Do you have teens about to start work or who are new to work? Work can be a very positive experience but there are some things you and your teen should know. Did you know that young people under the age of 25 are twice as likely to get hurt on-the-job than older workers? Young workers have high occupational injury rates which can be explained by the number of hazards in workplaces where they typically work. Inexperience and lack of safety training may also increase risk for young workers. And, for the youngest workers, those in middle and high schools, there may be biologic and psychosocial contributors to increased injury rates, such as inadequate fit, strength and cognitive abilities.
What can parents do?
- Know the laws. Oregon child labor health and safety regulations prohibit teens from working late and/or long hours and from doing dangerous work. Visit this website for specific information.
- Know the risks. Teens can and do get hurt on the job. Different types of jobs may have different hazards. For example, in a restaurant setting there may be slippery floors or utensils such as knives and cooking equipment are used.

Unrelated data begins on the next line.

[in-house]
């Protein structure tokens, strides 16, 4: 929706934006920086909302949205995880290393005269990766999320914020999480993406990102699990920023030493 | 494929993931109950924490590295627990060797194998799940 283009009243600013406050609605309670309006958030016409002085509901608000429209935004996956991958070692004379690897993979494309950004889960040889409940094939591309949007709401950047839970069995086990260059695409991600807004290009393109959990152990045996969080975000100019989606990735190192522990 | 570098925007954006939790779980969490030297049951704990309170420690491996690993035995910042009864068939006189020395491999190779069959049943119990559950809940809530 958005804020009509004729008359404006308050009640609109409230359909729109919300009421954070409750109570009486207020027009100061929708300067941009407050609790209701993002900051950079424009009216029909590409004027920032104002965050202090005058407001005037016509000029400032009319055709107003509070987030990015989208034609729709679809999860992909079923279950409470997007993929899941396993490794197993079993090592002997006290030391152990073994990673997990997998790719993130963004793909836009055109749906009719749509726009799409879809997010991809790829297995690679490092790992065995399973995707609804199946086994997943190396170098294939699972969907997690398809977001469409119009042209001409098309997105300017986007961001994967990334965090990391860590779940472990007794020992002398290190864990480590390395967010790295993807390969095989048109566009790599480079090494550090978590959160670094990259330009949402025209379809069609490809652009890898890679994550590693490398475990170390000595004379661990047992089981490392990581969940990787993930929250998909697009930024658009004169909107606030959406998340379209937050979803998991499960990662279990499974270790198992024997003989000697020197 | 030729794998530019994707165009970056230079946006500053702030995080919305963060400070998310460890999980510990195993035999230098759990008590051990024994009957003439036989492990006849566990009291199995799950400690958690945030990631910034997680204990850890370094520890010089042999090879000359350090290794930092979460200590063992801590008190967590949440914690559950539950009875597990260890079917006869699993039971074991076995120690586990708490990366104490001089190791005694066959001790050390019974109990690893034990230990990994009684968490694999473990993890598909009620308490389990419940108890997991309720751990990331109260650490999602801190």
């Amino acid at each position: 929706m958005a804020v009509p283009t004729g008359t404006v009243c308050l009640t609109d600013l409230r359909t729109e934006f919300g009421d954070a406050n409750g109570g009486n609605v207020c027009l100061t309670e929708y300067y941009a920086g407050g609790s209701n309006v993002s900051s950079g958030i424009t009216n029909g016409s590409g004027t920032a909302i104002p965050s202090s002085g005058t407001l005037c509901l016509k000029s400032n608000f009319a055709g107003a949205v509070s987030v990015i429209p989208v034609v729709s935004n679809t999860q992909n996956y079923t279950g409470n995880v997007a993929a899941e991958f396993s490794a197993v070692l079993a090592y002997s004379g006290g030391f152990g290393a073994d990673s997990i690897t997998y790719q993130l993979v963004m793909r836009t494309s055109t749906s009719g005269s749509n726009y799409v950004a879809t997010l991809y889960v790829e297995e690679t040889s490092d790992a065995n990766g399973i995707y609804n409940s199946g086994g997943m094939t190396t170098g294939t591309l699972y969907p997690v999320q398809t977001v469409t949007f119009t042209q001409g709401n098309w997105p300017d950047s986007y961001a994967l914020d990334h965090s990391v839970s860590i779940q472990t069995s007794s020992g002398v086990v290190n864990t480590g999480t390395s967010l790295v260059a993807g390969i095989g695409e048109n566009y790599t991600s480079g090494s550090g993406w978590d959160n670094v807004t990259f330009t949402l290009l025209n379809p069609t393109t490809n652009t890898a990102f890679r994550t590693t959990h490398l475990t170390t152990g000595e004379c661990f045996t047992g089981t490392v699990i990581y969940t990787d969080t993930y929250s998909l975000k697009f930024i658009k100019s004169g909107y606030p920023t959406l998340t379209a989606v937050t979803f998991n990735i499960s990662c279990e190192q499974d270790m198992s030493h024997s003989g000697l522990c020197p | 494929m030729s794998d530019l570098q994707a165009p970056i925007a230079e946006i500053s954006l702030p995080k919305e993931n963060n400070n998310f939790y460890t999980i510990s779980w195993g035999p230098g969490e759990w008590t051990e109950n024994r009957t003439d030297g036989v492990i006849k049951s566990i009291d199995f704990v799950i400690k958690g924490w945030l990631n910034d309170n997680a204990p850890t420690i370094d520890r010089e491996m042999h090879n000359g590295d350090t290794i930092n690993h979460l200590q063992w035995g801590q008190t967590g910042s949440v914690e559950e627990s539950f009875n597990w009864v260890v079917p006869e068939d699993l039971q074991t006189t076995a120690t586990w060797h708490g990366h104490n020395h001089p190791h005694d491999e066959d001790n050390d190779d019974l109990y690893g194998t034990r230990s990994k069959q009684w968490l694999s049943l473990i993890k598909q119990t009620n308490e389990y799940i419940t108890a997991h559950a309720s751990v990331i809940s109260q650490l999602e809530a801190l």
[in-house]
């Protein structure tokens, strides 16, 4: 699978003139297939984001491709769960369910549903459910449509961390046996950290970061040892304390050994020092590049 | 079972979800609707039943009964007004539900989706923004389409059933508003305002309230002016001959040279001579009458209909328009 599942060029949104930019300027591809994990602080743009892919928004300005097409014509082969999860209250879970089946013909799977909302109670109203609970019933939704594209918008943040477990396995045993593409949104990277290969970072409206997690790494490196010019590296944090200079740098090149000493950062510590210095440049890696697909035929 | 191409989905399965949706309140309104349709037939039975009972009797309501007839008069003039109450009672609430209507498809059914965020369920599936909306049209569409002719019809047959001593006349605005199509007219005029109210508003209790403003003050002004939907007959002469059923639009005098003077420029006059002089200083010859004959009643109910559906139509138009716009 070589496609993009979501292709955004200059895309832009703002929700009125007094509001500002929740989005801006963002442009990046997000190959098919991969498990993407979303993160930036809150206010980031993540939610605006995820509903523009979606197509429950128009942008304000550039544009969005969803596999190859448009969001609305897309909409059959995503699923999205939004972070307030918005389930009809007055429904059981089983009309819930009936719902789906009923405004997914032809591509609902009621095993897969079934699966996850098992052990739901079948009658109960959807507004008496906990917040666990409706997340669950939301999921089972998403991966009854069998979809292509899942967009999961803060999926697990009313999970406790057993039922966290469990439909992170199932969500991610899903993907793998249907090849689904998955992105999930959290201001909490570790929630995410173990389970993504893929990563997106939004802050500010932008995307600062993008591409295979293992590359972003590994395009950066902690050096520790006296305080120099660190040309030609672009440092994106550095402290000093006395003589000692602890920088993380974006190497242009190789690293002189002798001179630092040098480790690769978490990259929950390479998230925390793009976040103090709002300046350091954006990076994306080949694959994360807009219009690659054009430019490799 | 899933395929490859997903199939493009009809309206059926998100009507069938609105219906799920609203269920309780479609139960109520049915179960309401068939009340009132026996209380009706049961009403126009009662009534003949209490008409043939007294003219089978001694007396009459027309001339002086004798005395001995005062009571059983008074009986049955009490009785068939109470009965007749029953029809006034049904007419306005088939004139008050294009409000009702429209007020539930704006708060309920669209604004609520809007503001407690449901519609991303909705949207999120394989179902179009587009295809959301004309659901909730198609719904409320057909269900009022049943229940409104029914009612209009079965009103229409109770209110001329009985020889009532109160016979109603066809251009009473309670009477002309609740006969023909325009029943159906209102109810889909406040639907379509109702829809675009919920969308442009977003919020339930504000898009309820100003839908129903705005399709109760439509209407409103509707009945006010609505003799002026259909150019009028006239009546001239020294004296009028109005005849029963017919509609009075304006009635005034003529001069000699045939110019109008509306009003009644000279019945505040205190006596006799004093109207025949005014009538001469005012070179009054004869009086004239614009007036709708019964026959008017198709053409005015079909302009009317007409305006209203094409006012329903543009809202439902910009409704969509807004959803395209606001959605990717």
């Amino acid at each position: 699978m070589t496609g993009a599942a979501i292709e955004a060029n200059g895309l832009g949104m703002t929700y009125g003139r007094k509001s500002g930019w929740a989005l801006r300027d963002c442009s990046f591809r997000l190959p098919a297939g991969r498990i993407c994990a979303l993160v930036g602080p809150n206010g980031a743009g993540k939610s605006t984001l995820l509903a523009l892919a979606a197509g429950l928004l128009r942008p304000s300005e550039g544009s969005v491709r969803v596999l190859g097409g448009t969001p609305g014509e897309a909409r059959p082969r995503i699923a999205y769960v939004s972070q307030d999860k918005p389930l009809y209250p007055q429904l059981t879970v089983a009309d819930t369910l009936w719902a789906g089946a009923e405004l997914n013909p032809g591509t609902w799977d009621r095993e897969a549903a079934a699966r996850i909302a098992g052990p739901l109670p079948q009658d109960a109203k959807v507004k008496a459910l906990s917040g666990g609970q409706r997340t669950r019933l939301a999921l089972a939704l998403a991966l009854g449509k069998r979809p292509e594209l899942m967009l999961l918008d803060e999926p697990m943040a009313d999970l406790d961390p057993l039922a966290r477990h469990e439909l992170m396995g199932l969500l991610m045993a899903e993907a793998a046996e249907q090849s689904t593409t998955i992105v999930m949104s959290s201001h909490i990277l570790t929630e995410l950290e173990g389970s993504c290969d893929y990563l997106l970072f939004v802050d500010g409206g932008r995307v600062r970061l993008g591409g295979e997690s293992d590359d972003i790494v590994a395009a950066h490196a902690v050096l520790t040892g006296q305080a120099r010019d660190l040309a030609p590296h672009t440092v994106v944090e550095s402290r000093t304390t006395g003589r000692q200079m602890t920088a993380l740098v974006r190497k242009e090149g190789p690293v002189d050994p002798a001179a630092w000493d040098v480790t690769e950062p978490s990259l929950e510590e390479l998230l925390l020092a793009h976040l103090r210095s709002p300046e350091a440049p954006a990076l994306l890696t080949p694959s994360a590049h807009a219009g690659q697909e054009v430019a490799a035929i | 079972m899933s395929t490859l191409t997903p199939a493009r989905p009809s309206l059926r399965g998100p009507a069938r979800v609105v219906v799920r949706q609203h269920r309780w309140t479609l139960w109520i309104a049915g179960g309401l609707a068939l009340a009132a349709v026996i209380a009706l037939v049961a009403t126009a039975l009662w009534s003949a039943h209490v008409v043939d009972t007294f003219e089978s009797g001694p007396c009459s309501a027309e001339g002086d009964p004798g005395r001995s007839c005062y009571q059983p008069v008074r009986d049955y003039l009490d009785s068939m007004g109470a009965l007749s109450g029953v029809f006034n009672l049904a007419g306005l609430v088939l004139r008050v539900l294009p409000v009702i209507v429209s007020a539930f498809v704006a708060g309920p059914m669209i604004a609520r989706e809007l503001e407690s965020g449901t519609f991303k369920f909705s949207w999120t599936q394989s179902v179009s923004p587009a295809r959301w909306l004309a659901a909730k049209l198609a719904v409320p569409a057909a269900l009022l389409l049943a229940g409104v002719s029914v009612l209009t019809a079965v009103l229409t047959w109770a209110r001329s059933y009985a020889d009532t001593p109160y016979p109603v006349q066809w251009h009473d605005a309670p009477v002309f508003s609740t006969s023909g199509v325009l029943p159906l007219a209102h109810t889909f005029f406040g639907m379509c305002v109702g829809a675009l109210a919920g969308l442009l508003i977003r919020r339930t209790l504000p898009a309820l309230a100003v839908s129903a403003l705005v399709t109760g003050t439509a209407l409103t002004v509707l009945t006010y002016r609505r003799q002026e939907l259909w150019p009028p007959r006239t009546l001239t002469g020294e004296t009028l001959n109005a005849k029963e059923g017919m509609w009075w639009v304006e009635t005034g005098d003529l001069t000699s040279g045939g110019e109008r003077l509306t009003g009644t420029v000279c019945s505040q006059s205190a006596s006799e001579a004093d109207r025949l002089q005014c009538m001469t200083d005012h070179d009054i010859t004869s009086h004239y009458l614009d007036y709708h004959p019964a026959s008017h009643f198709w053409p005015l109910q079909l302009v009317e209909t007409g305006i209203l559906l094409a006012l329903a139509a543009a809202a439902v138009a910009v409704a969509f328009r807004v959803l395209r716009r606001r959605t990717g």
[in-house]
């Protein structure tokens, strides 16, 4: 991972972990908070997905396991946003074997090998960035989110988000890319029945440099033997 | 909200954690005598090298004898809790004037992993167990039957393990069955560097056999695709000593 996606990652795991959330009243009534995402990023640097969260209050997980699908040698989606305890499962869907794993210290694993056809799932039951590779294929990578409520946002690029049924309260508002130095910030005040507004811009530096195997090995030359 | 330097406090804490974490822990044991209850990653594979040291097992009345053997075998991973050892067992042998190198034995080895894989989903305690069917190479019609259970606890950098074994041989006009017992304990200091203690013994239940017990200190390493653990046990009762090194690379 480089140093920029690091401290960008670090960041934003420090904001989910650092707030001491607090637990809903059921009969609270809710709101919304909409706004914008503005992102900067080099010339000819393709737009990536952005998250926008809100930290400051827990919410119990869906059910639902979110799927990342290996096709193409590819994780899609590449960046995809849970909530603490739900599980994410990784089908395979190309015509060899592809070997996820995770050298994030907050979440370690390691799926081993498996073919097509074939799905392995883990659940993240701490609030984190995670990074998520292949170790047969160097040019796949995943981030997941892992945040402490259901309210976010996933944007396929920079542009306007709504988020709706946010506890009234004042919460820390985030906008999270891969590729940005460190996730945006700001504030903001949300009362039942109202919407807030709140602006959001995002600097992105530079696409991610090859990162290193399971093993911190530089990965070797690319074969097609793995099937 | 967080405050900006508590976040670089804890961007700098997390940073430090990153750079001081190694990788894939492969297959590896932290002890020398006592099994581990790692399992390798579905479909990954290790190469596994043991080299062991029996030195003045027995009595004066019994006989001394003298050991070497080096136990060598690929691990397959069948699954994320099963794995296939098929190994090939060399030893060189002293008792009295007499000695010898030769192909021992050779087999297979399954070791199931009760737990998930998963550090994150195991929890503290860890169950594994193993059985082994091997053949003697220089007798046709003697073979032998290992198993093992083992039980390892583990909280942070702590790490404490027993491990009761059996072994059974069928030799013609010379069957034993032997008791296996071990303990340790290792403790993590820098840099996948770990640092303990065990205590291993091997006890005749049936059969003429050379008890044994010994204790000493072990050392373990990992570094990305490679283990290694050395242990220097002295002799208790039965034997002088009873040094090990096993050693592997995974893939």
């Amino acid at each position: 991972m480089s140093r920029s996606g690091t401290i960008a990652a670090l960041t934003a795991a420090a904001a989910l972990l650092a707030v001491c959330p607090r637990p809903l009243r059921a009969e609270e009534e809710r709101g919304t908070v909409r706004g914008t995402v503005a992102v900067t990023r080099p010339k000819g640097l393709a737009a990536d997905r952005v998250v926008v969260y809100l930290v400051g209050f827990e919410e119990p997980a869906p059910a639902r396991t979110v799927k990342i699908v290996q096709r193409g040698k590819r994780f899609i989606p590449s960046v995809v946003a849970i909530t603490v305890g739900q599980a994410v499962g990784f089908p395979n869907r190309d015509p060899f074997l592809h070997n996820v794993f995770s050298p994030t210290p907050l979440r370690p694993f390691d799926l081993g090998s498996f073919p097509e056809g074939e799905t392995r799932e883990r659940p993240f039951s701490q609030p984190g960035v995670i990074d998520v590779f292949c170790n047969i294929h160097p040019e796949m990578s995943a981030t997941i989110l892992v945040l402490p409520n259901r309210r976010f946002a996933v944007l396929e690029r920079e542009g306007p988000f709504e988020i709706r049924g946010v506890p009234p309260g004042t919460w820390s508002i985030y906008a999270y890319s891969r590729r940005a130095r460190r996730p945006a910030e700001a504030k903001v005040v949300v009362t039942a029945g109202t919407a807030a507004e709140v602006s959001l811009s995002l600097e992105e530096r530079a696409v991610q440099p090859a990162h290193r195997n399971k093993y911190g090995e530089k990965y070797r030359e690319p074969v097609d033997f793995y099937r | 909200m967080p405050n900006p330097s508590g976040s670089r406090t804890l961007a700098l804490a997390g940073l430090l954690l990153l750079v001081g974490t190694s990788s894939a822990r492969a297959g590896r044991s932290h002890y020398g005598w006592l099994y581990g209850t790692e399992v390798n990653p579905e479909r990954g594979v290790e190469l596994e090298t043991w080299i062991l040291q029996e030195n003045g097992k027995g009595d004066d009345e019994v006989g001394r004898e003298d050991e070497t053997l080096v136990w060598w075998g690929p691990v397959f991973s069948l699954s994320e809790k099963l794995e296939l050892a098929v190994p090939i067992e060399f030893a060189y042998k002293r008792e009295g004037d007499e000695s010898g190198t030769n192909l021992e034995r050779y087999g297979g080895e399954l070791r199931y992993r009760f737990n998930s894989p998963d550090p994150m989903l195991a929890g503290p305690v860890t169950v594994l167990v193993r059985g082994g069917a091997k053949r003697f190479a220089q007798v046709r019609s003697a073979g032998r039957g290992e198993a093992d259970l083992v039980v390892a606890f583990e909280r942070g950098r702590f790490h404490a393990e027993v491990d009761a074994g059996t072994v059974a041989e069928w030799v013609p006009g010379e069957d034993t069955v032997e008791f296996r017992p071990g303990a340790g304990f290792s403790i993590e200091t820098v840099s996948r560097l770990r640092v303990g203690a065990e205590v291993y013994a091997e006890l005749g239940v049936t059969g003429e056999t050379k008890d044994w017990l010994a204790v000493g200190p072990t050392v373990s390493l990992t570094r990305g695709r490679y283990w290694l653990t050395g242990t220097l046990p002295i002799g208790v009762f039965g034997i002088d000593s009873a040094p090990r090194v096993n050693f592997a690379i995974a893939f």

- Talk to your teen. Ask them what tasks they do at work. Ask them about the training they received and if it is helpful. Ask about their supervision at work. Encourage them to speak up!
- Watch for warning signs. Tiredness, loss of interest, unhappy at work, work injuries, employer cited for breaking child labor laws.
- Help resolve work problems. If your teen seems concerned about anything at work, help him or her think about what change is needed and who can help make the change.
Where can parents find more information?
Information for parents of working teens can be found at http://youngemployeesafety.org/for-parents/.
Laurel Kincl, Ph.D.
Environmental and Occupational Health and Safety
College of Public Health and Human Sciences
Oregon State University
This is posted in conjunction with Oregon Parenting Education Week 2013
The Hallie Ford Center for Healthy Children and Families promotes the development and well being of children, youth and families by generating, translating and sharing research-based knowledge.
The Oregon Parenting Education Collaborative (OPEC) supports delivery of high quality parenting education programs and collaborative efforts to strengthen regional parenting education systems.
OPEC is a partnership of four of Oregon’s largest foundations (The Oregon Community Foundation, The Ford Family Foundation, The Meyer Memorial Trust and The Collins Foundation) and Oregon State University.